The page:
To the editor: The success of the COVID vaccination efforts in Pittsfield and all of Berkshire County is not without precedent.
In 1963, then city of Pittsfield Board of Health Commissioner Harold Stein, M.D., conceived a plan he called "Mop Up Polio."
This was only two years after the oral polio vaccine discovered by Albert Sabin, M.D., was released for commercial use, largely replacing the injectable vaccine discovered by Jonas Salk, M.D., that had become commercially available only seven years earlier — major strides in coping with the annual summer scourge of epidemics of this sometimes fatal disease which also often left survivors with devastating aftereffects.
Dr. Stein sought the cooperation of the Berkshire District Medical Society and I was asked to spearhead the campaign. This was done with the Pittsfield School Department, making the three junior high schools available on three Sundays in September, October and November 1963 with Berkshire Community College offering a fourth site. At the time, three doses of the vaccine a month apart were necessary to achieve full immunity.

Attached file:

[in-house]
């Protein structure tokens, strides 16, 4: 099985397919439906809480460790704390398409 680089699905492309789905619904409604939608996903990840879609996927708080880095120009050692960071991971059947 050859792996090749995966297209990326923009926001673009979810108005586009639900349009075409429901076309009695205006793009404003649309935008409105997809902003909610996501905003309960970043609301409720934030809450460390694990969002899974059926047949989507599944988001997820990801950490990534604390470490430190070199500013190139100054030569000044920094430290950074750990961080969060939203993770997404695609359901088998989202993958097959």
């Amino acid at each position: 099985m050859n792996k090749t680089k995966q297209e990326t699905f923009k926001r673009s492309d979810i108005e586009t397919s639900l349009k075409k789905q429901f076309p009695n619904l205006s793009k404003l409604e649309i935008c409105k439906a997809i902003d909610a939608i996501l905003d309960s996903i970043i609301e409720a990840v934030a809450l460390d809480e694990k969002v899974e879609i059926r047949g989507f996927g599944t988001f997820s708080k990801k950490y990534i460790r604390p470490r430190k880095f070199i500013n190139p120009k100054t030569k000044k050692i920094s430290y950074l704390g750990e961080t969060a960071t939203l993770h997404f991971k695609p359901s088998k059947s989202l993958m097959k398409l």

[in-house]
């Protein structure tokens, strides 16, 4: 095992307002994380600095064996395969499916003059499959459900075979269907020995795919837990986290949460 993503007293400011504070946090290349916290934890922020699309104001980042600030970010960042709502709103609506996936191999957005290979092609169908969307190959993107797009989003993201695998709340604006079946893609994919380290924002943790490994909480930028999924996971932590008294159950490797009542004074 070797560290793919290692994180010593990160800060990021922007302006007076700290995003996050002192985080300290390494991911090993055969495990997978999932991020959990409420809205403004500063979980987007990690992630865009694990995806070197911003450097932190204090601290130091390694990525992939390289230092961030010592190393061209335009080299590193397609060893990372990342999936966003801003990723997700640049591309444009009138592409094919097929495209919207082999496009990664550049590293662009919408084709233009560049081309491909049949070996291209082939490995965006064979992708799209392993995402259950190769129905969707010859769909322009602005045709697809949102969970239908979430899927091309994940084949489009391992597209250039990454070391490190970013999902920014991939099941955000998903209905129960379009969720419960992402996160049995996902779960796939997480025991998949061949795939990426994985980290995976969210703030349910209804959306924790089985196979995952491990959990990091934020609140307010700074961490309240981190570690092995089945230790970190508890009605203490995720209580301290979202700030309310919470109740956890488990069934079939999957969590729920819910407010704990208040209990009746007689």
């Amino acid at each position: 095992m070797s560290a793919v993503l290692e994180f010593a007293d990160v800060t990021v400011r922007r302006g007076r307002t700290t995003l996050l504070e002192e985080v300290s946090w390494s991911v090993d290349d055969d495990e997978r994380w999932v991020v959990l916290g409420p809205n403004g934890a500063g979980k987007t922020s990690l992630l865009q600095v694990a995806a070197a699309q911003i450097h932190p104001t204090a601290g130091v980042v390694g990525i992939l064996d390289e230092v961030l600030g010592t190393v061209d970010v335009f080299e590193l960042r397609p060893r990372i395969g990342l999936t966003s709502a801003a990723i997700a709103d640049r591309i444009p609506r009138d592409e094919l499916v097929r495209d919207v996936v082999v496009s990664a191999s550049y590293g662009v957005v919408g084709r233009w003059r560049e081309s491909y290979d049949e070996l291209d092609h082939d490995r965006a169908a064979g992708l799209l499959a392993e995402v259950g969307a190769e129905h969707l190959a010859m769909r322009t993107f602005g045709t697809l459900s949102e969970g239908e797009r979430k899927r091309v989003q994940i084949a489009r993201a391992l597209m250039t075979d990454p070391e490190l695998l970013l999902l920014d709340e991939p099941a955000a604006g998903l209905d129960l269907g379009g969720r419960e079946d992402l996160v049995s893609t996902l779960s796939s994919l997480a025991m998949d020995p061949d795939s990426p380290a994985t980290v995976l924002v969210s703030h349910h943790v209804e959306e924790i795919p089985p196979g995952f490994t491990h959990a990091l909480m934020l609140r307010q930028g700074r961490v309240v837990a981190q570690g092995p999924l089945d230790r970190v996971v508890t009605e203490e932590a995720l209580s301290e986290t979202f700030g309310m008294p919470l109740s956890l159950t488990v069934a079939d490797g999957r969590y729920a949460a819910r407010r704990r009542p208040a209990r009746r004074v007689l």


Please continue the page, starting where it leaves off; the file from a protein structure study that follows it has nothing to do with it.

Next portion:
The program was a huge success with scores of health care professionals and caring citizens volunteering their time. There was no charge for the program, which also offered the opportunity to receive inoculation against flu, but contributions were accepted and donated to the Citizens Scholarship Fund. More than 13,000 residents of the city and 3,000 additional people from Dalton, Lenox and Lee were protected from polio by this campaign, a now virtually obsolete illness.
Congratulations to all who have received COVID protection and encouragement to those who have been hesitant to also do so. Will doing so make this infection disappear? Probably not, but if herd immunity is achieved, maybe so. We did it before and we can try to do it again.
Dr. Henry Tulgan, Pittsfield
The writer is a professor of medicine at University of Massachusetts Medical School.